Future Growth of New Energy Vehicles in China
Future Growth of New Energy Vehicles in China
China has positioned itself to be the global leader in clean energy development, and this policy has manifested in all aspects of Chinese life. One area with great potential for growth in clean energy is the market for new energy vehicles (NEVs), which are defined as electric cars and heavily electrified plug-in hybrids. This article will explore the growth of the market for new energy vehicles in China thus far, the policies that are spurring further development, and possible future growth in the market.
Previously we have featured the new energy vehicle industry in our article about 8 highly potential industries in China. If you want to find out other more about other promising Chinese industries read the article here.
Growth of New Energy Vehicles in China
Bill Ford, the executive chairman at Ford Motor Company, said at the 2017 Global Fortune Forum that China is taking the lead in the electric vehicle market. This fact is clear when we examine the data. China rolled out a total of 350,000 new energy vehicles in 2016. There was a 55% increase in 2017, as 780,000 NEVs were sold in China. Chinese government data shows that sales in China accounted for 55% of total global sales of NEVs.
The rise in the demand for new energy vehicles in China is not just a result of the global trend for more clean transportation: domestic carmakers showcased seven out of ten new energy vehicles at the Beijing Auto Show in 2017, demonstrating that there is a creative domestic drive in this market. Though previous growth has been impressive for new energy vehicles in China, there is still plenty of room for growth in the market. In 2017, NEVs made up about 2.7 percent of the total sales of vehicles in China, according to the China Association of Automobile Manufacturers (CAAM). This is more than double the 1.13% of NEVs sold in the United States, and it is significantly higher than the 1.74% sold in Europe.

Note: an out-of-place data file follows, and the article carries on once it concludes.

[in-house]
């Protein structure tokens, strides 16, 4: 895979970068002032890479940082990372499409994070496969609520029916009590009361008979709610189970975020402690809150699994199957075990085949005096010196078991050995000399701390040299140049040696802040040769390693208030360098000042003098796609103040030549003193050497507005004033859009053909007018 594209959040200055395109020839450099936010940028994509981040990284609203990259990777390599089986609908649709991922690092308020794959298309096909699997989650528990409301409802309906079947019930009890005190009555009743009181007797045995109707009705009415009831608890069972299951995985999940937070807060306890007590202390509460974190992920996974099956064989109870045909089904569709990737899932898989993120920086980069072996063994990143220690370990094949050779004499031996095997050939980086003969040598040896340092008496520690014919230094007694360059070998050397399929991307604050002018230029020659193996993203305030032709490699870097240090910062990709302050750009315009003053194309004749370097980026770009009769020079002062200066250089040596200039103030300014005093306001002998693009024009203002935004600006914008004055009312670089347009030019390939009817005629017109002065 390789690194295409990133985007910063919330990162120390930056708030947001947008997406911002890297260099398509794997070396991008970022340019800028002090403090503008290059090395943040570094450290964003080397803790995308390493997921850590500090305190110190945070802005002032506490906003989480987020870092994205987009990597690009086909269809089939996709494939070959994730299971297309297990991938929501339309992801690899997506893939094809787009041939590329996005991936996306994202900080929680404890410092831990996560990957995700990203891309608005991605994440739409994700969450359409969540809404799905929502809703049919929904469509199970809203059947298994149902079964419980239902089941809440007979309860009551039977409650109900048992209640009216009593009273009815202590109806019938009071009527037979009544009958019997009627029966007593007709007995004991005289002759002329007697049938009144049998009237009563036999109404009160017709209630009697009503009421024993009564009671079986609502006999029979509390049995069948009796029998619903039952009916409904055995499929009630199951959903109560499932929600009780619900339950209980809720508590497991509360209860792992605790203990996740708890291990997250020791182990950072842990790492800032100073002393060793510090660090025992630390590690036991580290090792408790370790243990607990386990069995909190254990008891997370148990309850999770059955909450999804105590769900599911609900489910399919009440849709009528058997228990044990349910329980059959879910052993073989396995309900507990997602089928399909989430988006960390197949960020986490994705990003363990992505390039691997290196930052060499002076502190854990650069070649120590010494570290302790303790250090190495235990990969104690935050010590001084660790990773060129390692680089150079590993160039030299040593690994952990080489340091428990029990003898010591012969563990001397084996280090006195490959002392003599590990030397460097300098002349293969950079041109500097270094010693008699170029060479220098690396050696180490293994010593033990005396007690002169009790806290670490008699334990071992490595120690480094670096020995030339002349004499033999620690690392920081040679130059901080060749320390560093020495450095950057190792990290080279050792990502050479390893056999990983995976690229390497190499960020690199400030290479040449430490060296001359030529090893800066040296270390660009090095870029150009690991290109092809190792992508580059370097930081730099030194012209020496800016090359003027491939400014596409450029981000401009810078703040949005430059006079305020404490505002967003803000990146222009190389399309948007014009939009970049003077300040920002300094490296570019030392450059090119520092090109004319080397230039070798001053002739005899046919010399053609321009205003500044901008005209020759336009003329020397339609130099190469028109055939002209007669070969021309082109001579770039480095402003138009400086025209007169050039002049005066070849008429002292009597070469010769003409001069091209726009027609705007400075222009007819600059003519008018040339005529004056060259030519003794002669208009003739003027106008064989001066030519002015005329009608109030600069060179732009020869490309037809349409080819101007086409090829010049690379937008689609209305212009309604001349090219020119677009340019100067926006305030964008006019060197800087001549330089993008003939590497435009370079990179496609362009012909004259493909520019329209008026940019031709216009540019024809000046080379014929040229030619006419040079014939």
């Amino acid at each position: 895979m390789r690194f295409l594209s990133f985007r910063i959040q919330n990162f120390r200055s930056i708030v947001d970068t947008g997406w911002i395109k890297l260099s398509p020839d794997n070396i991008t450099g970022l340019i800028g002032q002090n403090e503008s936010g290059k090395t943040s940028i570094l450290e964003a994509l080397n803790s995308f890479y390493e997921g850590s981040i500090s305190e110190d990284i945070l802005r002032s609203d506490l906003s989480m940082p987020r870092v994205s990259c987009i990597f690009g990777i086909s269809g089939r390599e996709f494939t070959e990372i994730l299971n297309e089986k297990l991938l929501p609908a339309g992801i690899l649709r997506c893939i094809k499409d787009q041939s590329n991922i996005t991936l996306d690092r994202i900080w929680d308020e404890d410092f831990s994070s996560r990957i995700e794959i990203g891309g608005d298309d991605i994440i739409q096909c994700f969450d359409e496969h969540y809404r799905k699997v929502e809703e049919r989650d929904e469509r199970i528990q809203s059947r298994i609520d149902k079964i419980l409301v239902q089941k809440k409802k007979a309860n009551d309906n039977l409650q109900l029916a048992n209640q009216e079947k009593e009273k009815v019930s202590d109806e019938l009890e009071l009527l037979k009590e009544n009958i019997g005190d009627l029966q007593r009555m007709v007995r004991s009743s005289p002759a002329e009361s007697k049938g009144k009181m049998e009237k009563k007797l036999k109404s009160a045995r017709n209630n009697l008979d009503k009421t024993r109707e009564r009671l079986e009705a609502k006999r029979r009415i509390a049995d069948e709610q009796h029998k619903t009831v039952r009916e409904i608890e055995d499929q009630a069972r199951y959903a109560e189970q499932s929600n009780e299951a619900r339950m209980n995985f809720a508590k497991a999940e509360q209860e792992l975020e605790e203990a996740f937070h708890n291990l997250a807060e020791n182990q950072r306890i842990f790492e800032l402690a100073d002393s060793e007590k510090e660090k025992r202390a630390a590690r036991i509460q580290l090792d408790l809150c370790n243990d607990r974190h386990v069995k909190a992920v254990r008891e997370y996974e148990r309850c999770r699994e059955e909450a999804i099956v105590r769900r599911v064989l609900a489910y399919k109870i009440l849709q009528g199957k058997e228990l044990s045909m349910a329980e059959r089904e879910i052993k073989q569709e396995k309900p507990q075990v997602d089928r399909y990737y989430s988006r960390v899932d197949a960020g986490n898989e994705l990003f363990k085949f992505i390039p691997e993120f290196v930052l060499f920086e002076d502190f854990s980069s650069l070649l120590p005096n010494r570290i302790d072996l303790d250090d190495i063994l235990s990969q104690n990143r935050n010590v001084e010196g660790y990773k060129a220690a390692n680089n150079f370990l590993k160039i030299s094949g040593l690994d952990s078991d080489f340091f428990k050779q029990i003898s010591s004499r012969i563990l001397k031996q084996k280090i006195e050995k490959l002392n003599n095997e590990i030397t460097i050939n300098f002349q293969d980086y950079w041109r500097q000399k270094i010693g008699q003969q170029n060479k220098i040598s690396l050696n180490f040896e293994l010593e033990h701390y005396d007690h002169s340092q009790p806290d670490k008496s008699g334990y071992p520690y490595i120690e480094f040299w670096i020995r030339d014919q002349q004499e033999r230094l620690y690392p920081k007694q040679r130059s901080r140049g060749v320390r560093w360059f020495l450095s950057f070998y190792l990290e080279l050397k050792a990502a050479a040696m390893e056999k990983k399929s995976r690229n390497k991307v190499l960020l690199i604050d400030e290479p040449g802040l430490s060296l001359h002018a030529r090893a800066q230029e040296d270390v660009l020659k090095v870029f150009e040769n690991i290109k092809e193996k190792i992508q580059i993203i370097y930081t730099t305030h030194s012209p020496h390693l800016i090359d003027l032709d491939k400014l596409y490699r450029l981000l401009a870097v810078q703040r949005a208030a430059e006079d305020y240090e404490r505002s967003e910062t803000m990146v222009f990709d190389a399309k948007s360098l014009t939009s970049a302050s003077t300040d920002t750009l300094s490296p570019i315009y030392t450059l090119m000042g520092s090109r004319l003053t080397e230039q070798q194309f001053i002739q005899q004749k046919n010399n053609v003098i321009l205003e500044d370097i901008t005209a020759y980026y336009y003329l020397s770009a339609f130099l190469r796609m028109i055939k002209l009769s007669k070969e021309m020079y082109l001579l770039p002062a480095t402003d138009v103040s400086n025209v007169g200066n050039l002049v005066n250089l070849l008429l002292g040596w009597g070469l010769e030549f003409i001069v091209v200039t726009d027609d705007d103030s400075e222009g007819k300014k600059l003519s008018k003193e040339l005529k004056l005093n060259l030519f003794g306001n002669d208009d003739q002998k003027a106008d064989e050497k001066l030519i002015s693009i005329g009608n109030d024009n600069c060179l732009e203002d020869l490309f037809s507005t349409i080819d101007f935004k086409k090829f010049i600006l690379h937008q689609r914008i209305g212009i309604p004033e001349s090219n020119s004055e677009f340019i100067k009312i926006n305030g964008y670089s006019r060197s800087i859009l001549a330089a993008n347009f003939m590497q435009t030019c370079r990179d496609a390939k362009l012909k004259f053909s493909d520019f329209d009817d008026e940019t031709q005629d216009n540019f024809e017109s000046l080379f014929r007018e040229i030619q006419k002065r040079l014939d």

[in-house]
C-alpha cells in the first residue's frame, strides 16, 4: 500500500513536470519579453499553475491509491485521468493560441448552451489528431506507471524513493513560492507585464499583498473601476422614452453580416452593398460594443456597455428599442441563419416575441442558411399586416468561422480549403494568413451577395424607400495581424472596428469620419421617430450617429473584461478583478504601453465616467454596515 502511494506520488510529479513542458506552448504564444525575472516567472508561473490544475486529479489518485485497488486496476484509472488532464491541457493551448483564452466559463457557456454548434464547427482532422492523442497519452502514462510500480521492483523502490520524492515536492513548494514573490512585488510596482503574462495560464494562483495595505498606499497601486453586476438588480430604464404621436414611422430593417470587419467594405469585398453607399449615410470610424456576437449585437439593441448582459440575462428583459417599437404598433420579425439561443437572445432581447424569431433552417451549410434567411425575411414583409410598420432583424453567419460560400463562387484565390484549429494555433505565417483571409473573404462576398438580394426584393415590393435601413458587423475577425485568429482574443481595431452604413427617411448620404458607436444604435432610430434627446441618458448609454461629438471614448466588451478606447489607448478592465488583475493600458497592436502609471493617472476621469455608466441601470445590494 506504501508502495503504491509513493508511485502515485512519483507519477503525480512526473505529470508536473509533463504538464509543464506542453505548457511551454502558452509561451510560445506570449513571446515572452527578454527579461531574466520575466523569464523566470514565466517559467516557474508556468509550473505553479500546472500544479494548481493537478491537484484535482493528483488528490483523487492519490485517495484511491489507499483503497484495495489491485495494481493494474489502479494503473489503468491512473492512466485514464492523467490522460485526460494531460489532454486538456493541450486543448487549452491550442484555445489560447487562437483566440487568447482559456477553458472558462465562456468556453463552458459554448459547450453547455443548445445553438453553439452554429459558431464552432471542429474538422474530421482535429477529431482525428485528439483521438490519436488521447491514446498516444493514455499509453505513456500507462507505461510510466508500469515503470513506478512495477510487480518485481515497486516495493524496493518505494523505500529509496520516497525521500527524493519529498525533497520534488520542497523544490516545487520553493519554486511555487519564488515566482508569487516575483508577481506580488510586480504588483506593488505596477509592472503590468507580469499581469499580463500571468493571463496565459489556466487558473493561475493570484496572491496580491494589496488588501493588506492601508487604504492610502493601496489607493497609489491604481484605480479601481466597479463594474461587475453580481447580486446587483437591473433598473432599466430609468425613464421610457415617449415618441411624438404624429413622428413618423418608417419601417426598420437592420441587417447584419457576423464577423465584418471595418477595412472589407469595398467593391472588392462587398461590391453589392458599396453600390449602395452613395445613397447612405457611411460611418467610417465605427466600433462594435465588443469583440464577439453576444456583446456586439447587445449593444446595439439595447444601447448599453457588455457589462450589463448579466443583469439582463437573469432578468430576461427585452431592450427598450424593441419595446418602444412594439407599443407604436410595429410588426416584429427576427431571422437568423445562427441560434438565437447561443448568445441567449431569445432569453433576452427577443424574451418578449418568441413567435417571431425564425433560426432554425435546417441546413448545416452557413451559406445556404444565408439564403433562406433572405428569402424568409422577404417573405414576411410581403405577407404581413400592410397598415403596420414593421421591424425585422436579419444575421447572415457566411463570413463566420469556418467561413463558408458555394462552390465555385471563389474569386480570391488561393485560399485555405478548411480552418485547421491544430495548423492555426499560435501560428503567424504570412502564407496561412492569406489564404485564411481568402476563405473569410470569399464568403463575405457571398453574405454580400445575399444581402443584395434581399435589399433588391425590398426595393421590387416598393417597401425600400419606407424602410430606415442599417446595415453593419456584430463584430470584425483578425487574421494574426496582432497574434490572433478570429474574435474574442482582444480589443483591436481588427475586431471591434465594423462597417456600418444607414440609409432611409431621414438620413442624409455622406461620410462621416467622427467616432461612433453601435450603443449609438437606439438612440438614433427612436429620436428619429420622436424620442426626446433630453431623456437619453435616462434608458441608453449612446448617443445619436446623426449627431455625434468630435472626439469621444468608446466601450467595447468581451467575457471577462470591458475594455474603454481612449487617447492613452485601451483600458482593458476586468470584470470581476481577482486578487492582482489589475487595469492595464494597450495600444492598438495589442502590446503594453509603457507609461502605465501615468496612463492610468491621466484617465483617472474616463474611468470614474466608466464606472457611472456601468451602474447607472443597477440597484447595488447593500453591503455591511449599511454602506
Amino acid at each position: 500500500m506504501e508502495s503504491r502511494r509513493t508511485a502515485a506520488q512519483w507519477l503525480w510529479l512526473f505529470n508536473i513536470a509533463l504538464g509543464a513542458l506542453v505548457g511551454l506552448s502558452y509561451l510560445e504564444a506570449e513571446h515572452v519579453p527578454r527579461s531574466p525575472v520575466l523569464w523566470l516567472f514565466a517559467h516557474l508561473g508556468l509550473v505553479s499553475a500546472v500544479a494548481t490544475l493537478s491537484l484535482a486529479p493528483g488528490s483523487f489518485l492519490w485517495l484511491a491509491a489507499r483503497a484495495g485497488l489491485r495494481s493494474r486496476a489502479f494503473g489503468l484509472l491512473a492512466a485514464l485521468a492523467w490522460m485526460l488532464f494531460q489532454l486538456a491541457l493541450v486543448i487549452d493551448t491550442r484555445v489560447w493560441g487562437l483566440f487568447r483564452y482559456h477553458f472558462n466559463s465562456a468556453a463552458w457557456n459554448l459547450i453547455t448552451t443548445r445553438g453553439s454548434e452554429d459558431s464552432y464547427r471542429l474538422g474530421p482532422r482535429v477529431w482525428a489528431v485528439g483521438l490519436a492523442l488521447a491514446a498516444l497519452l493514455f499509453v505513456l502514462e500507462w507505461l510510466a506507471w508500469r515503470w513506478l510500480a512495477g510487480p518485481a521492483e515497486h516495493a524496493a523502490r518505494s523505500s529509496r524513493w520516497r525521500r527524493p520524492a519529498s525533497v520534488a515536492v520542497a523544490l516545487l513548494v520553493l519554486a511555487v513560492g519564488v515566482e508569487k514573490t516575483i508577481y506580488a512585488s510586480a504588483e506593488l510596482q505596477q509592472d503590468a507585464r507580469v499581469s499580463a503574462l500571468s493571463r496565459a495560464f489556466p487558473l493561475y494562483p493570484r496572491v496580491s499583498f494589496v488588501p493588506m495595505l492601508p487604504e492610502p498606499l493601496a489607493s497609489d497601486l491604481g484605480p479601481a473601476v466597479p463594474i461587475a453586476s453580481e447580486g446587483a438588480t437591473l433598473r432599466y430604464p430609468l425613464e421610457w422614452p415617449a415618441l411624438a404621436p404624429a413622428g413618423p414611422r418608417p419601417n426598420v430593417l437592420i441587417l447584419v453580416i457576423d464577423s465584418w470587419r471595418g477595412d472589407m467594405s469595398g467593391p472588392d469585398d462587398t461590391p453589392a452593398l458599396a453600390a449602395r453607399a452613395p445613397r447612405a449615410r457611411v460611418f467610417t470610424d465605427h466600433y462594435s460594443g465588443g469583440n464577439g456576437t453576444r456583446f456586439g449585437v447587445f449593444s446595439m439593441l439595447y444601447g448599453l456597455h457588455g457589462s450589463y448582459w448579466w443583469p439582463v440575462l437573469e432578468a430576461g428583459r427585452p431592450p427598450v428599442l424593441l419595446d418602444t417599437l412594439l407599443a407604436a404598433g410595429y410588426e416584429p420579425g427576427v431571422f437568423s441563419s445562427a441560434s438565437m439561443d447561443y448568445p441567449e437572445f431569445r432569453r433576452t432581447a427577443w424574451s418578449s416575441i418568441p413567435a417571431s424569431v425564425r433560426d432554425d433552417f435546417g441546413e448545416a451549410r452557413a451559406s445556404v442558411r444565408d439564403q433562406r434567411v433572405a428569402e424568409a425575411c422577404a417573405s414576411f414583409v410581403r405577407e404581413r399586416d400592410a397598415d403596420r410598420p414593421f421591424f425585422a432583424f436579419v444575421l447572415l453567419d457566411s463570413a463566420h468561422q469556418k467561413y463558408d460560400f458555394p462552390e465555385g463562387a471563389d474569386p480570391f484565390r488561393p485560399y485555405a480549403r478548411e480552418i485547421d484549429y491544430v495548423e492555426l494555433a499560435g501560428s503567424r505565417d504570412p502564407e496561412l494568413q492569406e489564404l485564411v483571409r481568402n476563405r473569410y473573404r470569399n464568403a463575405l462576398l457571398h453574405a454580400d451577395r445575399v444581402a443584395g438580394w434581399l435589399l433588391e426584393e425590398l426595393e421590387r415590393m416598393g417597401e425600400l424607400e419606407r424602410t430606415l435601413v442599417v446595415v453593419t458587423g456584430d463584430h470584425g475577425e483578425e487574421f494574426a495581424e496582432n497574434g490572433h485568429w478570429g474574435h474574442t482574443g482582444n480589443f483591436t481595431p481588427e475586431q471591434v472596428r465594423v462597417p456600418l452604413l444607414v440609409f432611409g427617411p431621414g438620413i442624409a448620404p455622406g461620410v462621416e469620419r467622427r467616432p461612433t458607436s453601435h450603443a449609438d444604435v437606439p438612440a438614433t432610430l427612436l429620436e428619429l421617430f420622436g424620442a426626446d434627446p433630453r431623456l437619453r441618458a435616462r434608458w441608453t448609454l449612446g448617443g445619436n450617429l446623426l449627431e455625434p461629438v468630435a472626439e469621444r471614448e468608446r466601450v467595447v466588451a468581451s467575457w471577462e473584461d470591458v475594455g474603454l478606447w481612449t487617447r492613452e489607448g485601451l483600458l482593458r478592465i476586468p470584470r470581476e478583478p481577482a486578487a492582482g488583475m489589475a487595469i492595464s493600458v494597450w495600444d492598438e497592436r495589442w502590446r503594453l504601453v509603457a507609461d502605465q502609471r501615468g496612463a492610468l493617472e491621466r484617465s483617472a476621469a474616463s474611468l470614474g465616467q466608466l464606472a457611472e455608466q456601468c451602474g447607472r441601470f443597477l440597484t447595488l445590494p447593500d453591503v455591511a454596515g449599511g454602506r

The Chinese government has stated that it wants new energy vehicles to account for 12% of all vehicle sales by 2020. To reach this goal, it has offered significant incentives for both consumers and producers to convert to NEVs. Starting in 2018, buyers of new energy vehicles in China can borrow up to 85% for their vehicles from banks, in addition to existing tax exemptions and subsidies. China has also ordered government organizations to buy NEVs. To keep pace with growing NEV sales, the State Grid Corporation of China said that it planned to build 120,000 public charging stations for electric cars by 2020. The network would be concentrated in the Beijing-Tianjin-Hebei-Shandong and Yangtze River Delta cities but will also extend to other major population centers.